Diplomacy in the time of COVID-19: Poland divides and conquers

“[My] family simply declined to be evacuated, saying that they feel safe in Hong Kong,” remarks Mr Aleksander Dańda, Polish Consul General.

Diplomacy in the time of COVID-19 is a Harbour Times exclusive series exploring the different measures the Consulates in Hong Kong have taken to ensure the staff is maintaining its regular duties during the extraordinary circumstances of the COVID-19 pandemic.

Representing Poland, one of the largest countries in Europe, is the Consul General of the Republic of Poland, Mr Alexander Dańda, who arrived September 2019.

Prior to his appointment as Consul General, Mr Dańda was a student of Jagiellonian University, where he earned his Ph.D. in Political Science. He was an Adjunct Associate Professor at the Cracow University of Economics, a member of the Board of Directors of the Polish-US Fulbright Commission, and Director of the Ministry of Science and Higher Education in Poland.

What functions have stopped or slowed in your office on the consular, trade, immigration or other fronts?

We haven’t stopped any functions whatsoever. Although the extraordinary measures imposed due to the danger of the COVID-19 outbreak (both in Europe and in Hong Kong) made it difficult to maintain the regular scheme of Consulate General operations, we have managed to maintain all the consular functions. That much being said, it also needs to be stressed that we are not currently operating on a “business as usual” basis. 

The mandatory quarantine for travellers from Schengen States, the lockdown established in Poland 10 days ago and now the lockdown in Hong Kong – they all took a toll on the way that the Consulate operates. At present, the Consulate General of the Republic of Poland accepts new visa applications in special cases only (for example, emergency or humanitarian cases, applications of Polish citizen’s family members or EU Member State citizen’s family members). Each of those special cases is being determined on an individual basis by a consul who may demand that additional documents are to be presented concerning matters such as the applicant’s state of health. This temporary limitation of visa issuance will remain in force until the COVID-19 situation stabilises in Hong Kong as well as in Europe.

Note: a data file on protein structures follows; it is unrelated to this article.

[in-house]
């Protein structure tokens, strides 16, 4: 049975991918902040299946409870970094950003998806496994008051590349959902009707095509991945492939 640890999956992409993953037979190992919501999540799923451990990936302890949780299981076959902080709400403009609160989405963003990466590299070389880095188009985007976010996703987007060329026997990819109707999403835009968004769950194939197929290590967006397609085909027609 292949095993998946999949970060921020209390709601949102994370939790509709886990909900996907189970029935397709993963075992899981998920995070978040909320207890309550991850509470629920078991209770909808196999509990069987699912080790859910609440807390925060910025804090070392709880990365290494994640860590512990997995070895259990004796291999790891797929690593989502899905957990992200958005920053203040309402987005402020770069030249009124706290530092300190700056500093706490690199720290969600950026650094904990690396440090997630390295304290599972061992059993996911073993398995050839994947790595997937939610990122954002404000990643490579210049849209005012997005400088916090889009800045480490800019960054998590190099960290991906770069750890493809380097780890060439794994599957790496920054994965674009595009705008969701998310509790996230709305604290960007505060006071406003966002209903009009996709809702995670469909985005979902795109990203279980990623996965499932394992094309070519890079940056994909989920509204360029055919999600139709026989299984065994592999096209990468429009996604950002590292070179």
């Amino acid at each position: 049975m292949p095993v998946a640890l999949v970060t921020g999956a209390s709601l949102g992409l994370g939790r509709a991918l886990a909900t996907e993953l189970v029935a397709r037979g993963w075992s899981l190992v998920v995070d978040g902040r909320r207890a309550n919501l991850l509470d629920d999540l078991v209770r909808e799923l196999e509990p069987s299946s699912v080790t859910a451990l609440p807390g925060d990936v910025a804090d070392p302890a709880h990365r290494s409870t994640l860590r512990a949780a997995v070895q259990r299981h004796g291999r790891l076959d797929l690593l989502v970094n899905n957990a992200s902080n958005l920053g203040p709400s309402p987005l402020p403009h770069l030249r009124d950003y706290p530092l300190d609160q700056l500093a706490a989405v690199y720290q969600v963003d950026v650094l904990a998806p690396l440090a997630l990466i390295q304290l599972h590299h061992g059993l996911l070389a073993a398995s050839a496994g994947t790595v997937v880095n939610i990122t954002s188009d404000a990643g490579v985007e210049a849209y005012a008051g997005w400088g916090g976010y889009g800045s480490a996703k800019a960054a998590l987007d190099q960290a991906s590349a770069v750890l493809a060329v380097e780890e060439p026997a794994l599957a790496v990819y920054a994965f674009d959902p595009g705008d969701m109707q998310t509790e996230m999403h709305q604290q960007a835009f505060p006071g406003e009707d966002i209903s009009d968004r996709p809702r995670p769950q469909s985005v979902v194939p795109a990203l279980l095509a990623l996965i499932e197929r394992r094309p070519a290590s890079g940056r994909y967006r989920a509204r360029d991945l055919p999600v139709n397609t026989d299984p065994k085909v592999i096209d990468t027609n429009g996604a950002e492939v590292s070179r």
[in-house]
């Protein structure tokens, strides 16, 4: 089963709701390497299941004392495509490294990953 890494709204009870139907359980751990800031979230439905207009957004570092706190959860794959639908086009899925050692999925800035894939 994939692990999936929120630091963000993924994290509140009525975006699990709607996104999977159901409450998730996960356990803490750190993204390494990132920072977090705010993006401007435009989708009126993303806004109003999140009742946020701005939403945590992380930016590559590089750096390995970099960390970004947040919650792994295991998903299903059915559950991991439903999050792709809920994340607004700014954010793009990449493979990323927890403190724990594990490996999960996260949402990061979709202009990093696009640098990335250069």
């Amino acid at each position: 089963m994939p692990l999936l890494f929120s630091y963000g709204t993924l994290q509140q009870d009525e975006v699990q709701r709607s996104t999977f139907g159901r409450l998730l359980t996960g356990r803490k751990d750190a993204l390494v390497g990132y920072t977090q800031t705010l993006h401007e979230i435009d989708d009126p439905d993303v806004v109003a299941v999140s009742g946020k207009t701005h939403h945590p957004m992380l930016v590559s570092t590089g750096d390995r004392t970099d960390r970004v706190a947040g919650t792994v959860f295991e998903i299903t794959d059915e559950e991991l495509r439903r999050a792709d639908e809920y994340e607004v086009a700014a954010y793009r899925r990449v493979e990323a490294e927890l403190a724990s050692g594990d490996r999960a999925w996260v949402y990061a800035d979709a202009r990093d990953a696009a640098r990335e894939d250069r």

With respect to all the other consular activities, we are continuously helping Polish citizens to cope with the constantly changing contemporary situation: various travel bans, difficulties encountered by Polish citizens in the recent days and weeks, and the need to issue travel documents (temporary passports). The telephones at the Consulate are ringing throughout the day and we are trying to help with different types of hardships being reported to us. There is also an emergency number, which we operate 24/7, that one can call in order to ask for our assistance in, especially urgent matters. We are making interventions with the Hong Kong authorities on behalf of Polish citizens, calling the Immigration Department most often). In other words, we are doing all that can be done under those very special circumstances in order to make sure that not one Polish citizen’s call for help goes unanswered. 

A good example that demonstrates this important function of the Consulate in those difficult times can be the fact that we have been helping our Polish citizens living in Hong Kong and Macao by supplying them with face masks – at a time when it was still almost impossible to obtain a packet of facemasks in a regular shop. Help with legal matters (like registering birth or marriage certificates in Poland), translations of documents into Polish or into English – those are also the activities being regularly performed by the staff of the Consulate.

What activities have increased?

Regarding what I have just said, it is the number of phone calls in urgent matters as well as emergency phone calls that have increased substantially. To rephrase it – we are definitely issuing fewer visas right now, but that is being offset by the amount and the scope of activities that we are performing in regards to the various untypical emergency situations, which are usually only a marginal part of our work.

How do you reconcile work-from-home measures and security?